February 26, 2019

Listen to the Campfire Podcast Here!:


              I like hard places and whitetail hunting was becoming less than hard. Good deer numbers and ample opportunity were making it something different than what I grew up doing. Deer hunting was hard when I was a kid. I needed to go back to a more difficult place, not just for me, but for my kids. Noticing the current trends of introducing young ones to hunting, I knew I had to do something different with my own to give them a similar experience that forged in me a true love for hunting. Please don’t misunderstand me, I’m not complaining about robust deer populations and liberal seasons. However, we don’t have to go with the trend of “easier” all the time. What made me appreciate hunting in the beginning was difficulty at the start. Are we making hunting too easy for our kids? Here is a bigger question: are we raising kids that can carry the “conservation torch” when our time is over? Are they equipped with the right internal values to withstand the future battles coming towards modern hunting?

              I’m torn about the current philosophy of introducing kids to hunting. In essence, it’s usually a make-it-as-easy-possible mentality. This falls in line with the trend of giving all teams trophies at the end of the season and not keeping score. Really? You don’t have to look far to realize this is building dysfunction in some kids. Value is forged from the sweet cocktail of defeat mixed with the hard-to-come-by, and rare, victory. Our goal as parents should be that our kids value wildlife, wild places and conservation-based hunting. We’re creating a structure for them to value something, not just acquisition of cheap victory. Are we as parents making a mistake?

              I was raised in a family of three brothers with a dad who was a serious bowhunter. My father didn’t caudle us in hunting – at all. I was the only brother who navigated the gauntlet. The “tough love” philosophy worked for me, but it didn’t for my siblings. I’m now the father with four children of my own. I’ve adopted a mixed approach.  I’m using many of the great things I learned from my father, but also constantly adopting some updated strategies.

              You want to make it enjoyable, and to make success a real possibility without it overshadowing the possibility of failure. The common denominator between the most dedicated hunters I know is difficulty in the beginning. Initial struggles caused them to fine tune their hunting, and ultimately, value wildlife and success A LOT. Many would-be hunters; however, were casualties to the past introduction strategies that didn’t have any “caudle” at all. We can’t afford to loose any more hunters, or create hunters that can’t carry the future burden of wildlife conservation.

              I’ve adopted a two-fold strategy ripe with open dialogue between the kids and myself. The hunting near our house is great. Actually, we hunt deer 150 yards from our back door. My kids have experienced some great protein-gathering adventures just minutes out their bedroom door. Access is key, and they’ve had some world-class access. And it’s pretty easy. However, they know the internal satisfaction of killing a deer in the backyard isn’t as high as killing a deer in a “hard place” – even though the meat tastes the same. They know this because I’ve indoctrinated them to believe so.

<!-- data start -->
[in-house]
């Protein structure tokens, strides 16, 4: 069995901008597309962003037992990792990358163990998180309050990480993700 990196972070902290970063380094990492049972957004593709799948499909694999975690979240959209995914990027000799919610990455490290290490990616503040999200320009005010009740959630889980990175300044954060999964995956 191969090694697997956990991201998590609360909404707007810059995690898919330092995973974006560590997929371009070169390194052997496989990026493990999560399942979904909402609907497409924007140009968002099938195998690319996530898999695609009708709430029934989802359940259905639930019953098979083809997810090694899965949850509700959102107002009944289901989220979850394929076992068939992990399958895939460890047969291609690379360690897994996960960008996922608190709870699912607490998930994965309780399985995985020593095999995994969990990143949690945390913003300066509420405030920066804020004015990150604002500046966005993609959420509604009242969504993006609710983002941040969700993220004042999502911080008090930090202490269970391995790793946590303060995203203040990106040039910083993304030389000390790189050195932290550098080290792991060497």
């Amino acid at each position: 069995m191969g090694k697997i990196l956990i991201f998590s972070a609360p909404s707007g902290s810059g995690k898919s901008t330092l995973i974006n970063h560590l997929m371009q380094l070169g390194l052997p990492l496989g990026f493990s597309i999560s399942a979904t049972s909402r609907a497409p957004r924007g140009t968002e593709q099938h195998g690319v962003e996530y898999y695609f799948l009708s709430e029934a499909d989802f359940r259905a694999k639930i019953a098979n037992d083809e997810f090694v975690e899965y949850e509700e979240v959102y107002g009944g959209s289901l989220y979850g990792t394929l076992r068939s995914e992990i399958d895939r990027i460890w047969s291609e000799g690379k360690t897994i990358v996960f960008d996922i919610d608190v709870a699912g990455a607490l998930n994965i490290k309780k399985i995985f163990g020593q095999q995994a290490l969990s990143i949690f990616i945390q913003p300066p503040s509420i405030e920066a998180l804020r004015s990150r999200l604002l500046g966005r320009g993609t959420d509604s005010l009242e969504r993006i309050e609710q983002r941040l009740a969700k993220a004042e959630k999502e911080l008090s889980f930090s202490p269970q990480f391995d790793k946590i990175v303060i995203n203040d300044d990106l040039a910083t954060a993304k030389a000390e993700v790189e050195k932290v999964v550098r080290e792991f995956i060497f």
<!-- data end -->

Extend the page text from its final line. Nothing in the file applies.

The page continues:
We have a “hard place” we hunt. We hunt there on purpose. My kids are learning hard is good, and self-imposed limitation is honorable. Our family culture values include being honorable over harvesting game. For many years we’ve traveled to hunt Arkansas public land in a region with low deer densities and difficult access. Rugged terrain and a monoculture of mature pine and oak timber make deer numbers low. We use our mule, Izzie, which they helped train, to pack into backcountry. Engagement in the process is critical, and them having skin in the game with the mule is high-octane motivation.

              We recently got back from a three-day rifle hunt near season’s end. I took my oldest son, Bear, who is 13, and my good friend’s son, David, who is 16. Burning a ½ day on both sides traveling in, we hunted two full days of the three-day hunt. The boys both hunted a total of 20 hours each, and they never saw a deer. Bear actually hunted 10 hours straight in the same location on the second day. He left camp before I did and returned at dark. Upon arriving back at camp I said, “Bear, did you come back to camp during the day?”

              “No Dad, I hunted all day.” He said.

              “You didn’t come back to camp for lunch?” I asked.

              “Nope, I had some Cliff bars and fruit snacks.” He replied.

              “Did you see anything?” I questioned.

              “Yup, a flock of turkeys.” He said.

              “Bear, you just hunted 10 hours in the same spot and never saw a deer. I don’t know many grown men that would do that,” I said with a heaping dose of pride. “Good job, son. Your dedication will pay off. I promise.”

              As the campfire crackled under a blanket of stars Bear told the riveting story of watching the flock of turkeys feed past him. He glowed as he recounted the event as if he’d witnessed something truly spectacular – and he had. He ended the ancient oral campfire ritual by saying, “The best part of the day was when I saw a giant…(dramatic pause)…grey squirrel! I almost shot it, Dad, but I didn’t.” David and I laughed out loud as we validated the philosophy building deep in his internal man - the hard places are fun, they make us strong, and give us identity. And harvesting critters isn’t the end-all of successful hunting, and good parenting includes making it hard on purpose sometimes.